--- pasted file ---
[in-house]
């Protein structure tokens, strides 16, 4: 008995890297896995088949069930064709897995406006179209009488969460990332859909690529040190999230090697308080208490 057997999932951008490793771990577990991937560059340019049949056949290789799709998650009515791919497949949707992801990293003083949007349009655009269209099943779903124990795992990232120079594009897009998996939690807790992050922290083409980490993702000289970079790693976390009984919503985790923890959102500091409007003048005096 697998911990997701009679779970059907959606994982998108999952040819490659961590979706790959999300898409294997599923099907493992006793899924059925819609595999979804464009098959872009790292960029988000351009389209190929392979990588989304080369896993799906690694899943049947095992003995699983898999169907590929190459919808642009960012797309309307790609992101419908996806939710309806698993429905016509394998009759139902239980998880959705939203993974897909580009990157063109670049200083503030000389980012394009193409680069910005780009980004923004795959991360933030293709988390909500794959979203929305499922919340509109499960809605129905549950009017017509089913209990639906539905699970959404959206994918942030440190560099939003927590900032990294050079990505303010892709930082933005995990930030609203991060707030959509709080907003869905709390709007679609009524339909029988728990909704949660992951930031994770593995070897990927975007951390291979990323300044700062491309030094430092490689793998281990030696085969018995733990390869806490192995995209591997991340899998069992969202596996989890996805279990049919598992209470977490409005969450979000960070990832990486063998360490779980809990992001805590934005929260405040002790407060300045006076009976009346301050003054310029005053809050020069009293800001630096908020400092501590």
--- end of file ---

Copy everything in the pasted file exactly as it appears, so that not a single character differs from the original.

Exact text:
[in-house]
């Protein structure tokens, strides 16, 4: 008995890297896995088949069930064709897995406006179209009488969460990332859909690529040190999230090697308080208490 057997999932951008490793771990577990991937560059340019049949056949290789799709998650009515791919497949949707992801990293003083949007349009655009269209099943779903124990795992990232120079594009897009998996939690807790992050922290083409980490993702000289970079790693976390009984919503985790923890959102500091409007003048005096 697998911990997701009679779970059907959606994982998108999952040819490659961590979706790959999300898409294997599923099907493992006793899924059925819609595999979804464009098959872009790292960029988000351009389209190929392979990588989304080369896993799906690694899943049947095992003995699983898999169907590929190459919808642009960012797309309307790609992101419908996806939710309806698993429905016509394998009759139902239980998880959705939203993974897909580009990157063109670049200083503030000389980012394009193409680069910005780009980004923004795959991360933030293709988390909500794959979203929305499922919340509109499960809605129905549950009017017509089913209990639906539905699970959404959206994918942030440190560099939003927590900032990294050079990505303010892709930082933005995990930030609203991060707030959509709080907003869905709390709007679609009524339909029988728990909704949660992951930031994770593995070897990927975007951390291979990323300044700062491309030094430092490689793998281990030696085969018995733990390869806490192995995209591997991340899998069992969202596996989890996805279990049919598992209470977490409005969450979000960070990832990486063998360490779980809990992001805590934005929260405040002790407060300045006076009976009346301050003054310029005053809050020069009293800001630096908020400092501590």